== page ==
Police stopped a vehicle operating with only one working headlight Friday evening. Inside the car, the officer found a machine pistol, marijuana, and two mason jars of cash, according to VIPD spokesperson Glen Dratte. It’s the latest in VIPD’s broken-windows strategy to end gun violence — where even minor offenses can lead to search and arrest.
Craig King was charged with possession of an illegal firearm and possession of marijuana with intent to distribute. Unable to post $50,000 bail, the 39-year-old was held in jail.
Police stopped King’s car at 8 p.m. near American Yacht Harbor. Instead of a fix-it-ticket for the headlight, the officer smelled marijuana. A search of the car turned up two mason jars full of cash, one mason jar of cannabis, a loaded MAC-11 handgun, and a second magazine capable of storing 50 bullets.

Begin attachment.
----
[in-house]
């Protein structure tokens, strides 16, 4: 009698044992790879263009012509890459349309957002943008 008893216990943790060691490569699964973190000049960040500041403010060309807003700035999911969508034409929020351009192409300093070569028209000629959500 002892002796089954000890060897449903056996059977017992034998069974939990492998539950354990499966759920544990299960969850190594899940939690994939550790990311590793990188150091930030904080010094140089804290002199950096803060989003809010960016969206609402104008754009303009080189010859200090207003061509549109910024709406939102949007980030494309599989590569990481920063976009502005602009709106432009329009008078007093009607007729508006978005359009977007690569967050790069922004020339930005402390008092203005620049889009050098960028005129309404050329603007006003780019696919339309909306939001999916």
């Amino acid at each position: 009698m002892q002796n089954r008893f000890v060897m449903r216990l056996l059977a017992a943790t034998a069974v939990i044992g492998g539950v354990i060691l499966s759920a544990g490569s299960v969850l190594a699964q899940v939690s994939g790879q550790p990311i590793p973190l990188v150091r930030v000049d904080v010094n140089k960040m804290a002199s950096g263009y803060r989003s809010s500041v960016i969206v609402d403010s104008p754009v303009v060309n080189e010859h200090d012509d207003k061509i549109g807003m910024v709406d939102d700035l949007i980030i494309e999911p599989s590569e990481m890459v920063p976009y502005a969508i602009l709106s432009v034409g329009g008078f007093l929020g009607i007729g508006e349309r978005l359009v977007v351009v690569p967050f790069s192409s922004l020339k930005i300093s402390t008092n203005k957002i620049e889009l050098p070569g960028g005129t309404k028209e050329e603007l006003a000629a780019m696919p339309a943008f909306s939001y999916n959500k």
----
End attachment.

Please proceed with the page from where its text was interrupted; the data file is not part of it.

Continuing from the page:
The MAC-11 – or Military Armament Corporation Model 11 – is not an ordinary handgun. It’s designed to fire 30 or more rounds in less than two seconds with very little accuracy. One weapons analyst is said to have called it “fit only for combat in a phone booth.”
Police Commissioner Ray Martinez launched the so-called broken windows policing program after a St. Croix woman was killed in her bedroom by a stray bullet from a passing vehicle.